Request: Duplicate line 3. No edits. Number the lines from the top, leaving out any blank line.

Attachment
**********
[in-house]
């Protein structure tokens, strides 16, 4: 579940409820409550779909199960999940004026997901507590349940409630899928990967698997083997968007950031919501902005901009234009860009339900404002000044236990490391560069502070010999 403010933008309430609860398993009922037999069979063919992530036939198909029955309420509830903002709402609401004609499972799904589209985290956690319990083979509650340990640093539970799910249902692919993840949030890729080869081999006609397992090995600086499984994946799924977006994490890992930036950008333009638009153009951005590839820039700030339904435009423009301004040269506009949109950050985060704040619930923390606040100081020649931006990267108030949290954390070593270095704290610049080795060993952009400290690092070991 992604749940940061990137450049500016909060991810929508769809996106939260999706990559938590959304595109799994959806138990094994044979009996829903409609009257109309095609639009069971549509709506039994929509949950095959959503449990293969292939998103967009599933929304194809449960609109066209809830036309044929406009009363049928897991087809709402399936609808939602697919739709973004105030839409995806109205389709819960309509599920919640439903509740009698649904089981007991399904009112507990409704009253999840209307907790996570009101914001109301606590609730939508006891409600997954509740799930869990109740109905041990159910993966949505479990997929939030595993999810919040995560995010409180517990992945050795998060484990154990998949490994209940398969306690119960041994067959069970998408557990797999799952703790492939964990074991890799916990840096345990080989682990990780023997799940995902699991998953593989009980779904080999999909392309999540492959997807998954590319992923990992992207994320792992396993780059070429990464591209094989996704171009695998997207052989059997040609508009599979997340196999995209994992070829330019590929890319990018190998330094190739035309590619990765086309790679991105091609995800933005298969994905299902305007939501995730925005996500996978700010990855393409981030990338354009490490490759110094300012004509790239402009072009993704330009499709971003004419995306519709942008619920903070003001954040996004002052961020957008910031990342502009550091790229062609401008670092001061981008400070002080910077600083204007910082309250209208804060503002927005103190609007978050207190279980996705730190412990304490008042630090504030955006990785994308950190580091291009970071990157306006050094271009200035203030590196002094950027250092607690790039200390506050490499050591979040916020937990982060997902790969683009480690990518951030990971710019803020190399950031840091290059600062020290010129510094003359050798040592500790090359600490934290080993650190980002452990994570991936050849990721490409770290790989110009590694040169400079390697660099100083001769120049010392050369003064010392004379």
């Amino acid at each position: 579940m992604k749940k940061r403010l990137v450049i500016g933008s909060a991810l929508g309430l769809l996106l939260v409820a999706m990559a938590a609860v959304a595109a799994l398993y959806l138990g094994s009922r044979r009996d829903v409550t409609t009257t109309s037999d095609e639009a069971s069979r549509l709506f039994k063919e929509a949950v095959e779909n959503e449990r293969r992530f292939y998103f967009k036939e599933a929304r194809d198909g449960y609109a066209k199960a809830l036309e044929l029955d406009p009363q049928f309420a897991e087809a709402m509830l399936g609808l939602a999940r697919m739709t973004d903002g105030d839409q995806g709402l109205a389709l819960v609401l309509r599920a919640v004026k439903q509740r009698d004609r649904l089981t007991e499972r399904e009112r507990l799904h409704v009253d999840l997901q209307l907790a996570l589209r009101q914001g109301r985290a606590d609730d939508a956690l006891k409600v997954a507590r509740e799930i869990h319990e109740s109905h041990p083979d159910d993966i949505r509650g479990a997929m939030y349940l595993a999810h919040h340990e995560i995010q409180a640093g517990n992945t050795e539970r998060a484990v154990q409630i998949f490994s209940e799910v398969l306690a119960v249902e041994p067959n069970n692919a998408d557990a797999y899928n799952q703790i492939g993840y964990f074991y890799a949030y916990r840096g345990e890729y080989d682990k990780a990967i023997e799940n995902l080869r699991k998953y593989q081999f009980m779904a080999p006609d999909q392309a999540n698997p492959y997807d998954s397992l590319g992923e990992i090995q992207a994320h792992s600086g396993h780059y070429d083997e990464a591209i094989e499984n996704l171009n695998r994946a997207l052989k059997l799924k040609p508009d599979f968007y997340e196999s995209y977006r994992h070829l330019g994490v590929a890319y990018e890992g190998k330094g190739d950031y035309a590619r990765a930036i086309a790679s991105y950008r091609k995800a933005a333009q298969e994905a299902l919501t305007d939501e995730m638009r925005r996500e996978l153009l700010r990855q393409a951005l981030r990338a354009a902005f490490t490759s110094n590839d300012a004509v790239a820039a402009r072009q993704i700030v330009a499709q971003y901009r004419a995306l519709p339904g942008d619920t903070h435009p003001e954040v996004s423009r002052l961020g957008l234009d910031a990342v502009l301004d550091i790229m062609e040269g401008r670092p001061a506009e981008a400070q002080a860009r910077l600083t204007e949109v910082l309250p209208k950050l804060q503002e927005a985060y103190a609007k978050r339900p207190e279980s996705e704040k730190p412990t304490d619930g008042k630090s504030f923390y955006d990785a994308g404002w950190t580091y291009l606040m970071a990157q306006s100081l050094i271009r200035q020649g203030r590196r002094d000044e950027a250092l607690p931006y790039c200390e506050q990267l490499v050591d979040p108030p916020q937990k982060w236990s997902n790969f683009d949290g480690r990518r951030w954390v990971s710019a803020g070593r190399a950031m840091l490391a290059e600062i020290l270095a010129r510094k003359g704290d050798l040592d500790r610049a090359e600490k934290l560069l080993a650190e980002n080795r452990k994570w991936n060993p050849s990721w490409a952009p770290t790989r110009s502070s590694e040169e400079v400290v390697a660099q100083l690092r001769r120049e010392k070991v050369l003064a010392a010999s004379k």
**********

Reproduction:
């Amino acid at each position: 579940m992604k749940k940061r403010l990137v450049i500016g933008s909060a991810l929508g309430l769809l996106l939260v409820a999706m990559a938590a609860v959304a595109a799994l398993y959806l138990g094994s009922r044979r009996d829903v409550t409609t009257t109309s037999d095609e639009a069971s069979r549509l709506f039994k063919e929509a949950v095959e779909n959503e449990r293969r992530f292939y998103f967009k036939e599933a929304r194809d198909g449960y609109a066209k199960a809830l036309e044929l029955d406009p009363q049928f309420a897991e087809a709402m509830l399936g609808l939602a999940r697919m739709t973004d903002g105030d839409q995806g709402l109205a389709l819960v609401l309509r599920a919640v004026k439903q509740r009698d004609r649904l089981t007991e499972r399904e009112r507990l799904h409704v009253d999840l997901q209307l907790a996570l589209r009101q914001g109301r985290a606590d609730d939508a956690l006891k409600v997954a507590r509740e799930i869990h319990e109740s109905h041990p083979d159910d993966i949505r509650g479990a997929m939030y349940l595993a999810h919040h340990e995560i995010q409180a640093g517990n992945t050795e539970r998060a484990v154990q409630i998949f490994s209940e799910v398969l306690a119960v249902e041994p067959n069970n692919a998408d557990a797999y899928n799952q703790i492939g993840y964990f074991y890799a949030y916990r840096g345990e890729y080989d682990k990780a990967i023997e799940n995902l080869r699991k998953y593989q081999f009980m779904a080999p006609d999909q392309a999540n698997p492959y997807d998954s397992l590319g992923e990992i090995q992207a994320h792992s600086g396993h780059y070429d083997e990464a591209i094989e499984n996704l171009n695998r994946a997207l052989k059997l799924k040609p508009d599979f968007y997340e196999s995209y977006r994992h070829l330019g994490v590929a890319y990018e890992g190998k330094g190739d950031y035309a590619r990765a930036i086309a790679s991105y950008r091609k995800a933005a333009q298969e994905a299902l919501t305007d939501e995730m638009r925005r996500e996978l153009l700010r990855q393409a951005l981030r990338a354009a902005f490490t490759s110094n590839d300012a004509v790239a820039a402009r072009q993704i700030v330009a499709q971003y901009r004419a995306l519709p339904g942008d619920t903070h435009p003001e954040v996004s423009r002052l961020g957008l234009d910031a990342v502009l301004d550091i790229m062609e040269g401008r670092p001061a506009e981008a400070q002080a860009r910077l600083t204007e949109v910082l309250p209208k950050l804060q503002e927005a985060y103190a609007k978050r339900p207190e279980s996705e704040k730190p412990t304490d619930g008042k630090s504030f923390y955006d990785a994308g404002w950190t580091y291009l606040m970071a990157q306006s100081l050094i271009r200035q020649g203030r590196r002094d000044e950027a250092l607690p931006y790039c200390e506050q990267l490499v050591d979040p108030p916020q937990k982060w236990s997902n790969f683009d949290g480690r990518r951030w954390v990971s710019a803020g070593r190399a950031m840091l490391a290059e600062i020290l270095a010129r510094k003359g704290d050798l040592d500790r610049a090359e600490k934290l560069l080993a650190e980002n080795r452990k994570w991936n060993p050849s990721w490409a952009p770290t790989r110009s502070s590694e040169e400079v400290v390697a660099q100083l690092r001769r120049e010392k070991v050369l003064a010392a010999s004379k």